The Richness of Human Experience
When he was 14 months old, Peter Steyger, PhD, contracted bacterial meningitis.
Physicians in his native Manchester, United Kingdom, managed to save his life through a course of aminoglycoside antibiotics, but a side-effect of those drugs robbed him of his hearing.
Some 50 years later, Steyger, with a doctorate in neuroscience and hundreds of publications on ototoxicity and cochlear anatomy, has dedicated his life and career to preventing a similar fate for other children. In May, Steyger will officially join Creighton University as director of the School of Medicine’s Translational Hearing Center in a move that he says is “a dream scenario that will help me fulfill my life’s goals.”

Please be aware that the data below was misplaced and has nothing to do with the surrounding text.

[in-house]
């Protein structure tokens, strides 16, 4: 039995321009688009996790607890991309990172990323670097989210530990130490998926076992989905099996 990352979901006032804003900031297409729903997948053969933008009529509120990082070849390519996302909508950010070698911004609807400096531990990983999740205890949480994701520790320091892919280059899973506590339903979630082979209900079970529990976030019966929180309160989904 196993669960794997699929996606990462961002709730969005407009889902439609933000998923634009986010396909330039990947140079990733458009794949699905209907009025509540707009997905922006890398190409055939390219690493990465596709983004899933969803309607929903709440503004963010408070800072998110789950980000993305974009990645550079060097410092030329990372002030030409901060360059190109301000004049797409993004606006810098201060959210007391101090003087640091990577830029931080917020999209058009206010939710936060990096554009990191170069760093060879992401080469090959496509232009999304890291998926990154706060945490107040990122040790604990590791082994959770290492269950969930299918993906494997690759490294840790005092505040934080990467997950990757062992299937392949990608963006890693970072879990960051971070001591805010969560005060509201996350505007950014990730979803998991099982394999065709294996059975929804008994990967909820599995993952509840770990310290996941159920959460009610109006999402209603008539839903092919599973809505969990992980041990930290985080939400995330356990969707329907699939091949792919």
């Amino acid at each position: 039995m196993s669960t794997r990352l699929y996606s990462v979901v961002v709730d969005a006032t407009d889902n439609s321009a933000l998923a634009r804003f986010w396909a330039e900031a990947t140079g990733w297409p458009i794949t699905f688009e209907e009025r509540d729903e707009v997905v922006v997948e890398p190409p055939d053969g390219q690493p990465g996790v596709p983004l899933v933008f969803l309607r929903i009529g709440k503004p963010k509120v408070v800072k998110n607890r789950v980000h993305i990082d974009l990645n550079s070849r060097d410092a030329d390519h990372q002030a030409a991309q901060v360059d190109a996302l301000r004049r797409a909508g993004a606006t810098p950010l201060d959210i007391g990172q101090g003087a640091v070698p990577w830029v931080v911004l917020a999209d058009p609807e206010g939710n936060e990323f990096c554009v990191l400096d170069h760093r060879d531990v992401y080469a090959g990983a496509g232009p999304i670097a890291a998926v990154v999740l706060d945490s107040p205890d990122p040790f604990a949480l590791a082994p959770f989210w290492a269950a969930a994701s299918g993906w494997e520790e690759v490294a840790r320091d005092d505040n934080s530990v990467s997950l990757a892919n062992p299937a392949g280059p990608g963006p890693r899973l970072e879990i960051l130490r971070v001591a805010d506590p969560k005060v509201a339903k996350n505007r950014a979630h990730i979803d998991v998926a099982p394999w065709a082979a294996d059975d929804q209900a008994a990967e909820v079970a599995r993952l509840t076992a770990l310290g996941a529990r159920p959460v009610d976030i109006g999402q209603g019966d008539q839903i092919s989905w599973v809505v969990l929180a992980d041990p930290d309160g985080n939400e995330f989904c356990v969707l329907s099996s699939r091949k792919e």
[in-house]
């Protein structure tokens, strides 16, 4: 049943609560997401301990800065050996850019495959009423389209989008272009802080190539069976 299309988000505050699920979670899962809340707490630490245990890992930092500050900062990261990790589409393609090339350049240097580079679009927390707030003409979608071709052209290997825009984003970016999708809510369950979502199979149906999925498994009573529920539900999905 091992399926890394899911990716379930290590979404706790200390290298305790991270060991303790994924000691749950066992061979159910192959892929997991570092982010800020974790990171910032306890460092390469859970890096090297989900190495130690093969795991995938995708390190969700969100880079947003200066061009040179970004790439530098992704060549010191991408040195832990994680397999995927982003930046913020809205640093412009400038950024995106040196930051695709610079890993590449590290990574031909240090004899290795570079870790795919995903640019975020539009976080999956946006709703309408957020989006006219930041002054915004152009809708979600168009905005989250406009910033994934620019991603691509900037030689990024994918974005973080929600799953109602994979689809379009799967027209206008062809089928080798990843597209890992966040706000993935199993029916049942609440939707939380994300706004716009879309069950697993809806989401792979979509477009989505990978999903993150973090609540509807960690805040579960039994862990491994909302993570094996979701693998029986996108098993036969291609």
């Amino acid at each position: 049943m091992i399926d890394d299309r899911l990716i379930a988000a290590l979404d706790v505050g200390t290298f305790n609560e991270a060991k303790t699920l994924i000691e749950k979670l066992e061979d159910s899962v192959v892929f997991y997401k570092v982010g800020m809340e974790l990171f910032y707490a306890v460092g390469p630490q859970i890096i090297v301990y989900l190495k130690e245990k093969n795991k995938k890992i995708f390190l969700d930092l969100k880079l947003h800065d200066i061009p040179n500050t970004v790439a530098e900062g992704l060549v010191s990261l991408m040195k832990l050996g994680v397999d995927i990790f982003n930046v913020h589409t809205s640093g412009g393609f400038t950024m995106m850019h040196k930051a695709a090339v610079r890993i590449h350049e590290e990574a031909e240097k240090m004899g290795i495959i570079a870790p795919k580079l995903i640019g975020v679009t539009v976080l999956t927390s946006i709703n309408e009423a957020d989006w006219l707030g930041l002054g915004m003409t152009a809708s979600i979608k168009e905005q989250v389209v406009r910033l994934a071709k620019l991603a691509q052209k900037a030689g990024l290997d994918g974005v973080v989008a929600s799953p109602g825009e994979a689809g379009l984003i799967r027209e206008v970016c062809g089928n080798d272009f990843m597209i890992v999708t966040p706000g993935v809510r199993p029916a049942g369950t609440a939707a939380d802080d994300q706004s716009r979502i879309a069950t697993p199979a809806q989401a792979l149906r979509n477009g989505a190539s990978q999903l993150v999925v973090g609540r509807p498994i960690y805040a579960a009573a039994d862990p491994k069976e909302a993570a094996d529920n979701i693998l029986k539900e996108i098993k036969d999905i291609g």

“The vision here at Creighton to do the pre-clinical, otoprotective work and the collaborative environment here is absolutely phenomenal and central to translational medicine,” said Steyger, who will come to Creighton officially at the end of May after more than two decades at the Oregon Health & Science University and the Oregon Hearing Research Center.